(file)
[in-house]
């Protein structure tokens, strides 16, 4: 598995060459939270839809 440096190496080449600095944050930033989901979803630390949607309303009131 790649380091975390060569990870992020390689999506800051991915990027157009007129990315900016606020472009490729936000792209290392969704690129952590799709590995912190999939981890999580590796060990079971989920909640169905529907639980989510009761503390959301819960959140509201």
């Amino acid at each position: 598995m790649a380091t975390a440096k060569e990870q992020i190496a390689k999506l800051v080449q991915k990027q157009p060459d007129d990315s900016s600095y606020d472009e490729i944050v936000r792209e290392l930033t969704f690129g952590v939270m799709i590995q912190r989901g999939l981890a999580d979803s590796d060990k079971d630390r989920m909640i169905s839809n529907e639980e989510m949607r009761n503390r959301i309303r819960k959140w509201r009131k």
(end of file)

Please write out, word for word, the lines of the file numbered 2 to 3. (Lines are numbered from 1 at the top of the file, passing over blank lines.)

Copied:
């Protein structure tokens, strides 16, 4: 598995060459939270839809 440096190496080449600095944050930033989901979803630390949607309303009131 790649380091975390060569990870992020390689999506800051991915990027157009007129990315900016606020472009490729936000792209290392969704690129952590799709590995912190999939981890999580590796060990079971989920909640169905529907639980989510009761503390959301819960959140509201």
């Amino acid at each position: 598995m790649a380091t975390a440096k060569e990870q992020i190496a390689k999506l800051v080449q991915k990027q157009p060459d007129d990315s900016s600095y606020d472009e490729i944050v936000r792209e290392l930033t969704f690129g952590v939270m799709i590995q912190r989901g999939l981890a999580d979803s590796d060990k079971d630390r989920m909640i169905s839809n529907e639980e989510m949607r009761n503390r959301i309303r819960k959140w509201r009131k």